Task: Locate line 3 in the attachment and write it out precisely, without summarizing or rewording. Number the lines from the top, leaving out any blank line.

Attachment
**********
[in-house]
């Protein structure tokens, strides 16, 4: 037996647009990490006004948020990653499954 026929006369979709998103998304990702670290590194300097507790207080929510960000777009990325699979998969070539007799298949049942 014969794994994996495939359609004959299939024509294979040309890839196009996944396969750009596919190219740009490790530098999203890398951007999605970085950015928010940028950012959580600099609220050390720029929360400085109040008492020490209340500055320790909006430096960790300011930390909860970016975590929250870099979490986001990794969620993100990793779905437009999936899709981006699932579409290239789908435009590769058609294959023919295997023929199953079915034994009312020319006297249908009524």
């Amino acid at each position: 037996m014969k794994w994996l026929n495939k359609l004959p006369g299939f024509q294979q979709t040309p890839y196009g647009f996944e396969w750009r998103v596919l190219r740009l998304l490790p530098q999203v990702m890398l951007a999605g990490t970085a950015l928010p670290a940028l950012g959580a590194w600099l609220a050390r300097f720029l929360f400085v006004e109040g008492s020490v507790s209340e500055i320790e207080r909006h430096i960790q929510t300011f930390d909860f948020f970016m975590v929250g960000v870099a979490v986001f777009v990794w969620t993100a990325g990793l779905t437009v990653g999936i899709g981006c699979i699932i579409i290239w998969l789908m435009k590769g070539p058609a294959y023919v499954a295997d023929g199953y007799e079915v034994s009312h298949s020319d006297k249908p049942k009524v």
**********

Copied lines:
């Amino acid at each position: 037996m014969k794994w994996l026929n495939k359609l004959p006369g299939f024509q294979q979709t040309p890839y196009g647009f996944e396969w750009r998103v596919l190219r740009l998304l490790p530098q999203v990702m890398l951007a999605g990490t970085a950015l928010p670290a940028l950012g959580a590194w600099l609220a050390r300097f720029l929360f400085v006004e109040g008492s020490v507790s209340e500055i320790e207080r909006h430096i960790q929510t300011f930390d909860f948020f970016m975590v929250g960000v870099a979490v986001f777009v990794w969620t993100a990325g990793l779905t437009v990653g999936i899709g981006c699979i699932i579409i290239w998969l789908m435009k590769g070539p058609a294959y023919v499954a295997d023929g199953y007799e079915v034994s009312h298949s020319d006297k249908p049942k009524v």